If AMD scrapped Warhol, we might at least get an XT refresh of the Ryzen 5000 series, similar to the XT refresh of the 3000 series.
But, those XT SKUs are known to have minimal performance increases. Nothing more than just a clock speed bump.
So, that leaves us with one other option. Ryzen 6000 is either going to be mobile or APU only. But, it is unlikely that APUs will show up before Zen4.
What is most likely to happen is that a Ryzen 5000 refresh will be skipped for desktop and we’re going straight for Zen4 on the 5nm node. We’re not sure if Zen4 is going to be 6000 or 7000 series because it wouldn’t be the first time AMD has skipped an entire naming scheme (from Ryzen 3000 to Ryzen 5000).
However, what would make a Ryzen 5000 refresh is AMD’s new cache, 3D V-Cache. This boosted cache is supposed to bring an improvement of 10% to 15%. Whether this improvement is specifically going to be for gaming or overall performance, we do not know, but we welcome it either way.
What’s more exciting is that higher frequency could bring additional performance and jumping to 6nm or 5nm process can also boost performance. It may be that Intel’s Alder Lake is not going to have such an easy time.
Keep in mind, all of this is just rumors and theories. It could be that AMD is not interested in sharing any official information until the time comes. So, if they are keeping it hush-hush in the company, leaks are going to have a tough time coming out.
Moving To AM5 Platform
What is for certain is that future generations of AMD processors will be moving on to a new platform and leaving AM4 behind. And, that is not a bad thing considering that five generations of CPU stuck to AM4, so it’s time to give it up and update to something faster, efficient, and overall better.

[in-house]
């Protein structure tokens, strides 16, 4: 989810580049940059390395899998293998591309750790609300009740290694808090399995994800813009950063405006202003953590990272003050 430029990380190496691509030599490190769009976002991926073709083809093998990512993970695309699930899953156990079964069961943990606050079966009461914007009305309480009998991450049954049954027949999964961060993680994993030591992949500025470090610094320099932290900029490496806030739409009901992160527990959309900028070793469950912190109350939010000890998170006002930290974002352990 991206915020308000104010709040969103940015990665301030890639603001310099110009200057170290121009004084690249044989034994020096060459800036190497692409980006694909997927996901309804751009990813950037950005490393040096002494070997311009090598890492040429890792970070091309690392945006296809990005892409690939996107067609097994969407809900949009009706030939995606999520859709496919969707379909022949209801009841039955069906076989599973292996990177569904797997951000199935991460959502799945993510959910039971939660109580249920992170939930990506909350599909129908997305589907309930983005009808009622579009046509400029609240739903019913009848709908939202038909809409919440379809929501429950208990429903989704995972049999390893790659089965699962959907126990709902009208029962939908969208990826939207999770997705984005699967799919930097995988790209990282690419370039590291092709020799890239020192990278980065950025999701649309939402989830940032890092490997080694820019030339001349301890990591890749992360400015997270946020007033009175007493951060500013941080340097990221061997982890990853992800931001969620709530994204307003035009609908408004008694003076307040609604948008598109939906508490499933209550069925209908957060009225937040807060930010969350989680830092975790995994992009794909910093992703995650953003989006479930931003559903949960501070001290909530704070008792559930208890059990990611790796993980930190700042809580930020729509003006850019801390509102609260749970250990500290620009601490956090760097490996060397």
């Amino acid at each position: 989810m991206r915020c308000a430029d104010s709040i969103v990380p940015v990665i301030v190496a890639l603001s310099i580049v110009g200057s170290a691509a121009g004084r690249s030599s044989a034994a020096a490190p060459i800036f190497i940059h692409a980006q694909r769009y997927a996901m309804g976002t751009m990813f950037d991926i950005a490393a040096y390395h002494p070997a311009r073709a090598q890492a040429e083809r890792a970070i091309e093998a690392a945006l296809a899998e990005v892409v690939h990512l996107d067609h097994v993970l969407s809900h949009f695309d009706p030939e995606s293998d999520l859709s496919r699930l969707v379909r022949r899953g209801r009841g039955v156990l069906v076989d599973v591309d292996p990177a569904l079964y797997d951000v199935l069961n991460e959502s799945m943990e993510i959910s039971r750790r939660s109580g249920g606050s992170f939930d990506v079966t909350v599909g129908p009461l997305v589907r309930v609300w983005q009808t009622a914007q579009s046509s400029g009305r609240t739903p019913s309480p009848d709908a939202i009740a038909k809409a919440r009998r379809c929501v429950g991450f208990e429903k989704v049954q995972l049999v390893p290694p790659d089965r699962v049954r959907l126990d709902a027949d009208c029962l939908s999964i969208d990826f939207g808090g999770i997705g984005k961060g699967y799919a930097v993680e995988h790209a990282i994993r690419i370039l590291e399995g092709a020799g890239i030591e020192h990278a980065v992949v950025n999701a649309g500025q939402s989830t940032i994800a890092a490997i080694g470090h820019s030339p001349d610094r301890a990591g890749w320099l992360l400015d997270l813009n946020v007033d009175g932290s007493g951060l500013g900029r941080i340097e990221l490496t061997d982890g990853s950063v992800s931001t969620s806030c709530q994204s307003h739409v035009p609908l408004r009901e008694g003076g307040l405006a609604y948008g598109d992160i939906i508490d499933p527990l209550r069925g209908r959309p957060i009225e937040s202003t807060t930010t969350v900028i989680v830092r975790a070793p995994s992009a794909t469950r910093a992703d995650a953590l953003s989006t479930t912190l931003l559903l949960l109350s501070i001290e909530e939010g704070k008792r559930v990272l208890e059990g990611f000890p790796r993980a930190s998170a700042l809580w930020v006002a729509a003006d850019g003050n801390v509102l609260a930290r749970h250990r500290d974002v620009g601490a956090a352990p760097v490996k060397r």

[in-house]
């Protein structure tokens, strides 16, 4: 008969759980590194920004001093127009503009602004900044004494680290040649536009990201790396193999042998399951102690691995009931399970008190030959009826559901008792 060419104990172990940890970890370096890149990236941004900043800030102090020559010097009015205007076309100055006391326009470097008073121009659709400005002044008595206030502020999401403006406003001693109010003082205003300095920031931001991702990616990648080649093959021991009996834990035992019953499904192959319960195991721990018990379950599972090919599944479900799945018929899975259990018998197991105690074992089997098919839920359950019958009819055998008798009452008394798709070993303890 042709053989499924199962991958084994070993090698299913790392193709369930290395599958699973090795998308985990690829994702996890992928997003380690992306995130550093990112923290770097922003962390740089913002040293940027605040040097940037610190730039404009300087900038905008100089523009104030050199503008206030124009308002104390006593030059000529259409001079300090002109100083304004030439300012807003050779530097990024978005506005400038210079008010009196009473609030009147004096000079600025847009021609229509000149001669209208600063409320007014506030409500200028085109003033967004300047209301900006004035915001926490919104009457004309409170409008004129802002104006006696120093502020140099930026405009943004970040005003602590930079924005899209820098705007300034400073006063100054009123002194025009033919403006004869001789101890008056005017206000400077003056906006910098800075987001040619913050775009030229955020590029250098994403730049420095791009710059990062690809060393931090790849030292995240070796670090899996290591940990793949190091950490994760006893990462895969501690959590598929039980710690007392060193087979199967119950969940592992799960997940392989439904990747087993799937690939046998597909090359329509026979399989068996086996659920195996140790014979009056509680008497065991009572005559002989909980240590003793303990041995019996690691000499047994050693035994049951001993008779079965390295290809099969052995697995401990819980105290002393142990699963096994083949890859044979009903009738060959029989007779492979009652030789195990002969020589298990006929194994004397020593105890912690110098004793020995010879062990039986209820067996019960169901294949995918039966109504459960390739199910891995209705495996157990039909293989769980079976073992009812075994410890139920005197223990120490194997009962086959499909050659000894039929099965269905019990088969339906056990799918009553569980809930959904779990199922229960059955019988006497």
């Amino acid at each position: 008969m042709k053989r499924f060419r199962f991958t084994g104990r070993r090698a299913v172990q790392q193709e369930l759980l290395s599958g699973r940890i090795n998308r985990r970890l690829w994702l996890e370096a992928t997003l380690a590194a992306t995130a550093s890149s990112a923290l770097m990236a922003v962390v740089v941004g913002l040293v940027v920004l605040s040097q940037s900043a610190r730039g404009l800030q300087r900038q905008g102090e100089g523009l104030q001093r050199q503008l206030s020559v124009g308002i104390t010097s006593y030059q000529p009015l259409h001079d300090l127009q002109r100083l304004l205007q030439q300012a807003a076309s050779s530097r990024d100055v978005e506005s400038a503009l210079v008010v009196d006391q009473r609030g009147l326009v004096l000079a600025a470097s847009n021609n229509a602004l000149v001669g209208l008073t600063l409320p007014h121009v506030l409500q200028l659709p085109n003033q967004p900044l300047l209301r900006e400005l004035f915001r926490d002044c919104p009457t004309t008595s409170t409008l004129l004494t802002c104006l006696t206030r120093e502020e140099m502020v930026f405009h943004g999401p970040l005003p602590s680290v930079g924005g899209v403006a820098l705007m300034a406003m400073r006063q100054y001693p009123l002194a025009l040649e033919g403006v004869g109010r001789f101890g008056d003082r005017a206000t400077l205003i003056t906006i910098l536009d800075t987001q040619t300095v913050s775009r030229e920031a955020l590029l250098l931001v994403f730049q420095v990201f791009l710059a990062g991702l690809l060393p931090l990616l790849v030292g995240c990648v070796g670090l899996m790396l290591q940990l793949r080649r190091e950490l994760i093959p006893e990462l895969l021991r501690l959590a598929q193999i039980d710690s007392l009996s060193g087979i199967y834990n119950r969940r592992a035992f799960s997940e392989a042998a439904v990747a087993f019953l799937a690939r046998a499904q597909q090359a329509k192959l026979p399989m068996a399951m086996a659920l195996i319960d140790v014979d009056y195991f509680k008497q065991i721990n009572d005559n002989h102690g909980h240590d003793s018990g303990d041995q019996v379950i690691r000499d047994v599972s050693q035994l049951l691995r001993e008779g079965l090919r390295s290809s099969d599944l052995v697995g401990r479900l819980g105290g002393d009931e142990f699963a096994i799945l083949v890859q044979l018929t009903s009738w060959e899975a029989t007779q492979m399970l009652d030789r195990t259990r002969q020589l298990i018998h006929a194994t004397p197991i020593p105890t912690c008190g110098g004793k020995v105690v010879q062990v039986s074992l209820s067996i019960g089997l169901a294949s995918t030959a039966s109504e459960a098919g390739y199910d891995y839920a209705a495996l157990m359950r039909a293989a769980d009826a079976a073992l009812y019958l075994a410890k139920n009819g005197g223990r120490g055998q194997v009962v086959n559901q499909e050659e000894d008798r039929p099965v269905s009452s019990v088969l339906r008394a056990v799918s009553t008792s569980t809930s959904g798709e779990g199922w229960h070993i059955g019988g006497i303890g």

Moving to AM5 is the best possible decision because it opens up room for a lot of new features, most importantly, DDR5.
DDR5 is supposed to be much faster than DDR4, rocking much higher frequencies. And, considering that this is just the beginning for DDR5, frequencies will probably go even higher as this new technology gets older.
Switching over to DDR5 is crucial for AMD because leaks are showing that Intel has already made that move and has prepared Alder Lake for this new generation of RAM.
Mobile Ryzen 6000
Rembrandt is destined to get out in 2022 for the AM5 platform on a Zen3+ (6nm node) paired with DDR5 and PCIe 5.0.
Additionally, mobile Ryzen 6000 is probably going to come with RDNA 2 GPUs with 12 CUs (768 SP).
New leaks are claiming that Rembrandt is already in mass production and that it is destined to release during the first half of 2022. We assume that Rembrandt APUs will release in laptops first and maybe we’ll get desktop APUs later.
With so little information on Ryzen 6000, Zen3+, or Zen4, it’s impossible to figure the pricing of these future CPUs.
What we could do is make some assumptions based on the pricing of the Ryzen 5000.
- Ryzen R5 5600X – $299
- Ryzen R7 5800X – $449
- Ryzen R7 5900X – $549
- Ryzen R7 5950X- $799
This last generation of Ryzen is the one that completely took over Intel’s gaming crown which is probably why its pricing is higher than the previous Ryzens.
So, can we expect similar pricing? Well, considering that Intel is going to be very competitive throughout 2022, AMD will need to be very careful with thee prices. This is why we believe that Ryzen 6000 might be cheaper than the 5000 series.
Here are some guesses:
- Ryzen R5 6600X – $279
- Ryzen R7 3700X – $359
- Ryzen R7 3800X – $419
- Ryzen R7 5900X – $499
- Ryzen R7 5950X – $759
AMD can push the same pricing as 2020, but they could also go for even more expensive prices if they have something to show for it. Either way, the price-per-performance for these CPUs should be through the roof.
If you are looking for benchmarks of Zen3+ or Zen4, you are a little bit early as there are no samples available for the public or for professional reviewers for that matter. We may get a few leaks throughout 2021, but it’s going to take some time for real benchmarks to start showing up.
But, when they do, we assure you that we will update this article accordingly with all of the information that hints at the true performance of the Ryzen 6000 series.